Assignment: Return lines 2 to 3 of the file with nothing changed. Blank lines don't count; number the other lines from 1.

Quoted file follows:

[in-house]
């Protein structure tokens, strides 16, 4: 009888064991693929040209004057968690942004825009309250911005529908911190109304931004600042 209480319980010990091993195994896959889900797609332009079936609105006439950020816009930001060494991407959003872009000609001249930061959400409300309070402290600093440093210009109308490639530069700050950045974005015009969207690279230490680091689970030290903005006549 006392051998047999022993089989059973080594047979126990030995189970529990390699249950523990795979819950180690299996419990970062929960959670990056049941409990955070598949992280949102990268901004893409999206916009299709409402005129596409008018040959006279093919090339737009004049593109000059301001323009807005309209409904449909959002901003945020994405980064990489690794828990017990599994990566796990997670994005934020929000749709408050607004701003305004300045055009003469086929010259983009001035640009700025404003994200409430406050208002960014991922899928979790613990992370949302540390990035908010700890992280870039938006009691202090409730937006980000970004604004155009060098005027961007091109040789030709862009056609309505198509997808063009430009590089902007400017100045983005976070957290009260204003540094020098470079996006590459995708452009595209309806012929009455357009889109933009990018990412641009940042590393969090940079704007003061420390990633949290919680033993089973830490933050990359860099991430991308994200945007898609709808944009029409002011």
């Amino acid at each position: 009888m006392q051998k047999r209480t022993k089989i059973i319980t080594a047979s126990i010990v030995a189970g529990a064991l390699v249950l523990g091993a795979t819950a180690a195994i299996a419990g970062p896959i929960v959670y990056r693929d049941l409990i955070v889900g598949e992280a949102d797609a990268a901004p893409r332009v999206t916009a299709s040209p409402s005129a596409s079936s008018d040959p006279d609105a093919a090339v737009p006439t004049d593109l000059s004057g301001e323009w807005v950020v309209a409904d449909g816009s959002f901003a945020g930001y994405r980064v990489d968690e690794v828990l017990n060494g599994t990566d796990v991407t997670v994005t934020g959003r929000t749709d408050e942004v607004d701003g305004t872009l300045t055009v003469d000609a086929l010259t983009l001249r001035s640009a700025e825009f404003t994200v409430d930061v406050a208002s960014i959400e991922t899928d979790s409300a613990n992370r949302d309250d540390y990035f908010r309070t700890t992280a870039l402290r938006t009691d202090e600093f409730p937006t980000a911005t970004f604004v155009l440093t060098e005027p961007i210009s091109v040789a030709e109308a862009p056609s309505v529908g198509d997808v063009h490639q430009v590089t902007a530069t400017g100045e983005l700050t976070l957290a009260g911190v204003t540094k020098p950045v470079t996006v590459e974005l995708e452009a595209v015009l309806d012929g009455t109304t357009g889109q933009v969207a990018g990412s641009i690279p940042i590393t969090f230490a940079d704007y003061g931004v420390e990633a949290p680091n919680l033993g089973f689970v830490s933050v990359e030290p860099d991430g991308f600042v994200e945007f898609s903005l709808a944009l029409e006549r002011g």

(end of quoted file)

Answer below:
């Protein structure tokens, strides 16, 4: 009888064991693929040209004057968690942004825009309250911005529908911190109304931004600042 209480319980010990091993195994896959889900797609332009079936609105006439950020816009930001060494991407959003872009000609001249930061959400409300309070402290600093440093210009109308490639530069700050950045974005015009969207690279230490680091689970030290903005006549 006392051998047999022993089989059973080594047979126990030995189970529990390699249950523990795979819950180690299996419990970062929960959670990056049941409990955070598949992280949102990268901004893409999206916009299709409402005129596409008018040959006279093919090339737009004049593109000059301001323009807005309209409904449909959002901003945020994405980064990489690794828990017990599994990566796990997670994005934020929000749709408050607004701003305004300045055009003469086929010259983009001035640009700025404003994200409430406050208002960014991922899928979790613990992370949302540390990035908010700890992280870039938006009691202090409730937006980000970004604004155009060098005027961007091109040789030709862009056609309505198509997808063009430009590089902007400017100045983005976070957290009260204003540094020098470079996006590459995708452009595209309806012929009455357009889109933009990018990412641009940042590393969090940079704007003061420390990633949290919680033993089973830490933050990359860099991430991308994200945007898609709808944009029409002011």
């Amino acid at each position: 009888m006392q051998k047999r209480t022993k089989i059973i319980t080594a047979s126990i010990v030995a189970g529990a064991l390699v249950l523990g091993a795979t819950a180690a195994i299996a419990g970062p896959i929960v959670y990056r693929d049941l409990i955070v889900g598949e992280a949102d797609a990268a901004p893409r332009v999206t916009a299709s040209p409402s005129a596409s079936s008018d040959p006279d609105a093919a090339v737009p006439t004049d593109l000059s004057g301001e323009w807005v950020v309209a409904d449909g816009s959002f901003a945020g930001y994405r980064v990489d968690e690794v828990l017990n060494g599994t990566d796990v991407t997670v994005t934020g959003r929000t749709d408050e942004v607004d701003g305004t872009l300045t055009v003469d000609a086929l010259t983009l001249r001035s640009a700025e825009f404003t994200v409430d930061v406050a208002s960014i959400e991922t899928d979790s409300a613990n992370r949302d309250d540390y990035f908010r309070t700890t992280a870039l402290r938006t009691d202090e600093f409730p937006t980000a911005t970004f604004v155009l440093t060098e005027p961007i210009s091109v040789a030709e109308a862009p056609s309505v529908g198509d997808v063009h490639q430009v590089t902007a530069t400017g100045e983005l700050t976070l957290a009260g911190v204003t540094k020098p950045v470079t996006v590459e974005l995708e452009a595209v015009l309806d012929g009455t109304t357009g889109q933009v969207a990018g990412s641009i690279p940042i590393t969090f230490a940079d704007y003061g931004v420390e990633a949290p680091n919680l033993g089973f689970v830490s933050v990359e030290p860099d991430g991308f600042v994200e945007f898609s903005l709808a944009l029409e006549r002011g």